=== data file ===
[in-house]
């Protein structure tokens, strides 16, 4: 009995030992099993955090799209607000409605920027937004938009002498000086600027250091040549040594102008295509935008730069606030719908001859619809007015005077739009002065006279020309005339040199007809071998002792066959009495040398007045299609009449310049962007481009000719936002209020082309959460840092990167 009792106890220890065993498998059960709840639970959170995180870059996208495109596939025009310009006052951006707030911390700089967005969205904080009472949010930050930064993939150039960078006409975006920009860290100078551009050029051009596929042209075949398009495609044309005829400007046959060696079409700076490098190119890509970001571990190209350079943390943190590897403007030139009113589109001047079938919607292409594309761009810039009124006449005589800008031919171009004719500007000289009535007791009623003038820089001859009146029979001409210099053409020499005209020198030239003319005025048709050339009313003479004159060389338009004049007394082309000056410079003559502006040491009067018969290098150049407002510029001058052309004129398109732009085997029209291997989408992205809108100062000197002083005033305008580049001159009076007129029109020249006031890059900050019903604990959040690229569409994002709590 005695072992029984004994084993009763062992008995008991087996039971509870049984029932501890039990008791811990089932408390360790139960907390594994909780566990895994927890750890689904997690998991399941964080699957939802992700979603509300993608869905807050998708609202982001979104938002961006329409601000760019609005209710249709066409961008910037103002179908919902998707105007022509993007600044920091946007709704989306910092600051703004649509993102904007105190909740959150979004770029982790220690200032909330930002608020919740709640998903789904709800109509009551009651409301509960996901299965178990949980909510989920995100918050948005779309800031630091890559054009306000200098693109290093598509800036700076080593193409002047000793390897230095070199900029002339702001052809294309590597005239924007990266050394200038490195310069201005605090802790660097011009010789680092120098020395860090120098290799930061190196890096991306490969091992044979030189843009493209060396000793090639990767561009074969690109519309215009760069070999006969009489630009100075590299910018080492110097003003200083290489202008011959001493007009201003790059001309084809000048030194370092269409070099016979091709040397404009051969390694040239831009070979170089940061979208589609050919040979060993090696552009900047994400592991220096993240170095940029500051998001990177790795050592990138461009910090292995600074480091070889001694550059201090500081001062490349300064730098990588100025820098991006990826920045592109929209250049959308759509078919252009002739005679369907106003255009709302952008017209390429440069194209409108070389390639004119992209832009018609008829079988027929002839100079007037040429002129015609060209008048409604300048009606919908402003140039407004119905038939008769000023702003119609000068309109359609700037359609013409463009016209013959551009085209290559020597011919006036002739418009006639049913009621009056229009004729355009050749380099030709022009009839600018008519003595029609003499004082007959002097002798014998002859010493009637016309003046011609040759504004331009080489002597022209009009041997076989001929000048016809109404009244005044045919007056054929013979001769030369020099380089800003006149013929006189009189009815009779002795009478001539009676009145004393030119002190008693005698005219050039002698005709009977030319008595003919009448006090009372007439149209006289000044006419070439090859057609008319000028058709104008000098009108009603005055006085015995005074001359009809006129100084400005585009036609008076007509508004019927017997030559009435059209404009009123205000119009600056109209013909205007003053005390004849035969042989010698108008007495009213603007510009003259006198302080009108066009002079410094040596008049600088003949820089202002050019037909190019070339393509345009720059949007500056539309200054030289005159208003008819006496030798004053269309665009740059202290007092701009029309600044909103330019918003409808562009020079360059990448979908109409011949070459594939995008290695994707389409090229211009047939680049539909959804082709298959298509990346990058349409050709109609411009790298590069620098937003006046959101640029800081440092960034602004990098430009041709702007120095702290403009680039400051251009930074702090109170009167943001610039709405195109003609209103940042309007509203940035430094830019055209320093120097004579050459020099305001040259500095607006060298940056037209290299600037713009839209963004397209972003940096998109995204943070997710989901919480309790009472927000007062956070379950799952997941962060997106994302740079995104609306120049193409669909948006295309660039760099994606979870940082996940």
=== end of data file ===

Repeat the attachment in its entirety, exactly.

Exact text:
[in-house]
């Protein structure tokens, strides 16, 4: 009995030992099993955090799209607000409605920027937004938009002498000086600027250091040549040594102008295509935008730069606030719908001859619809007015005077739009002065006279020309005339040199007809071998002792066959009495040398007045299609009449310049962007481009000719936002209020082309959460840092990167 009792106890220890065993498998059960709840639970959170995180870059996208495109596939025009310009006052951006707030911390700089967005969205904080009472949010930050930064993939150039960078006409975006920009860290100078551009050029051009596929042209075949398009495609044309005829400007046959060696079409700076490098190119890509970001571990190209350079943390943190590897403007030139009113589109001047079938919607292409594309761009810039009124006449005589800008031919171009004719500007000289009535007791009623003038820089001859009146029979001409210099053409020499005209020198030239003319005025048709050339009313003479004159060389338009004049007394082309000056410079003559502006040491009067018969290098150049407002510029001058052309004129398109732009085997029209291997989408992205809108100062000197002083005033305008580049001159009076007129029109020249006031890059900050019903604990959040690229569409994002709590 005695072992029984004994084993009763062992008995008991087996039971509870049984029932501890039990008791811990089932408390360790139960907390594994909780566990895994927890750890689904997690998991399941964080699957939802992700979603509300993608869905807050998708609202982001979104938002961006329409601000760019609005209710249709066409961008910037103002179908919902998707105007022509993007600044920091946007709704989306910092600051703004649509993102904007105190909740959150979004770029982790220690200032909330930002608020919740709640998903789904709800109509009551009651409301509960996901299965178990949980909510989920995100918050948005779309800031630091890559054009306000200098693109290093598509800036700076080593193409002047000793390897230095070199900029002339702001052809294309590597005239924007990266050394200038490195310069201005605090802790660097011009010789680092120098020395860090120098290799930061190196890096991306490969091992044979030189843009493209060396000793090639990767561009074969690109519309215009760069070999006969009489630009100075590299910018080492110097003003200083290489202008011959001493007009201003790059001309084809000048030194370092269409070099016979091709040397404009051969390694040239831009070979170089940061979208589609050919040979060993090696552009900047994400592991220096993240170095940029500051998001990177790795050592990138461009910090292995600074480091070889001694550059201090500081001062490349300064730098990588100025820098991006990826920045592109929209250049959308759509078919252009002739005679369907106003255009709302952008017209390429440069194209409108070389390639004119992209832009018609008829079988027929002839100079007037040429002129015609060209008048409604300048009606919908402003140039407004119905038939008769000023702003119609000068309109359609700037359609013409463009016209013959551009085209290559020597011919006036002739418009006639049913009621009056229009004729355009050749380099030709022009009839600018008519003595029609003499004082007959002097002798014998002859010493009637016309003046011609040759504004331009080489002597022209009009041997076989001929000048016809109404009244005044045919007056054929013979001769030369020099380089800003006149013929006189009189009815009779002795009478001539009676009145004393030119002190008693005698005219050039002698005709009977030319008595003919009448006090009372007439149209006289000044006419070439090859057609008319000028058709104008000098009108009603005055006085015995005074001359009809006129100084400005585009036609008076007509508004019927017997030559009435059209404009009123205000119009600056109209013909205007003053005390004849035969042989010698108008007495009213603007510009003259006198302080009108066009002079410094040596008049600088003949820089202002050019037909190019070339393509345009720059949007500056539309200054030289005159208003008819006496030798004053269309665009740059202290007092701009029309600044909103330019918003409808562009020079360059990448979908109409011949070459594939995008290695994707389409090229211009047939680049539909959804082709298959298509990346990058349409050709109609411009790298590069620098937003006046959101640029800081440092960034602004990098430009041709702007120095702290403009680039400051251009930074702090109170009167943001610039709405195109003609209103940042309007509203940035430094830019055209320093120097004579050459020099305001040259500095607006060298940056037209290299600037713009839209963004397209972003940096998109995204943070997710989901919480309790009472927000007062956070379950799952997941962060997106994302740079995104609306120049193409669909948006295309660039760099994606979870940082996940």